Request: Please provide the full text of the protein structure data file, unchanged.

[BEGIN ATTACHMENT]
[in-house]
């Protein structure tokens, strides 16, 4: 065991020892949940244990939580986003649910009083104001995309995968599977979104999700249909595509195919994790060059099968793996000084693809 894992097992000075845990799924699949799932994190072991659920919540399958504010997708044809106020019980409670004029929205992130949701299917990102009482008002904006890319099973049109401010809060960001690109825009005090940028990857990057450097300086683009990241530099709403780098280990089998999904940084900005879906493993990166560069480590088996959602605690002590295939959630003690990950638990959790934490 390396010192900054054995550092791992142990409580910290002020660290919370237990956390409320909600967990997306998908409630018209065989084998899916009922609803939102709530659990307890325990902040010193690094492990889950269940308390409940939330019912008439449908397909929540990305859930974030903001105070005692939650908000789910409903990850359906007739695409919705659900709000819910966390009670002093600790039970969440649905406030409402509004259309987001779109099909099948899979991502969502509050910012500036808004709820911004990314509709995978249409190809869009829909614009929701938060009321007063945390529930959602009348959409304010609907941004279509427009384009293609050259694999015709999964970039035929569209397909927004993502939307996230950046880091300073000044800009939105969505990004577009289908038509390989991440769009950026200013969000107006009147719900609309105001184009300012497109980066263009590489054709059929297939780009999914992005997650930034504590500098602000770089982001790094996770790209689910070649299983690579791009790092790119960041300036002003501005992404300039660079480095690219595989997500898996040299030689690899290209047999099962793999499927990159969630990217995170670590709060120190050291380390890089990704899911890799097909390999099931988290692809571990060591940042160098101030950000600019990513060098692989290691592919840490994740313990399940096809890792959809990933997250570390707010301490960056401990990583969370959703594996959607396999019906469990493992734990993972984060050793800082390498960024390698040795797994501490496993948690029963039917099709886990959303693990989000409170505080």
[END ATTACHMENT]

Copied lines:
[in-house]
């Protein structure tokens, strides 16, 4: 065991020892949940244990939580986003649910009083104001995309995968599977979104999700249909595509195919994790060059099968793996000084693809 894992097992000075845990799924699949799932994190072991659920919540399958504010997708044809106020019980409670004029929205992130949701299917990102009482008002904006890319099973049109401010809060960001690109825009005090940028990857990057450097300086683009990241530099709403780098280990089998999904940084900005879906493993990166560069480590088996959602605690002590295939959630003690990950638990959790934490 390396010192900054054995550092791992142990409580910290002020660290919370237990956390409320909600967990997306998908409630018209065989084998899916009922609803939102709530659990307890325990902040010193690094492990889950269940308390409940939330019912008439449908397909929540990305859930974030903001105070005692939650908000789910409903990850359906007739695409919705659900709000819910966390009670002093600790039970969440649905406030409402509004259309987001779109099909099948899979991502969502509050910012500036808004709820911004990314509709995978249409190809869009829909614009929701938060009321007063945390529930959602009348959409304010609907941004279509427009384009293609050259694999015709999964970039035929569209397909927004993502939307996230950046880091300073000044800009939105969505990004577009289908038509390989991440769009950026200013969000107006009147719900609309105001184009300012497109980066263009590489054709059929297939780009999914992005997650930034504590500098602000770089982001790094996770790209689910070649299983690579791009790092790119960041300036002003501005992404300039660079480095690219595989997500898996040299030689690899290209047999099962793999499927990159969630990217995170670590709060120190050291380390890089990704899911890799097909390999099931988290692809571990060591940042160098101030950000600019990513060098692989290691592919840490994740313990399940096809890792959809990933997250570390707010301490960056401990990583969370959703594996959607396999019906469990493992734990993972984060050793800082390498960024390698040795797994501490496993948690029963039917099709886990959303693990989000409170505080």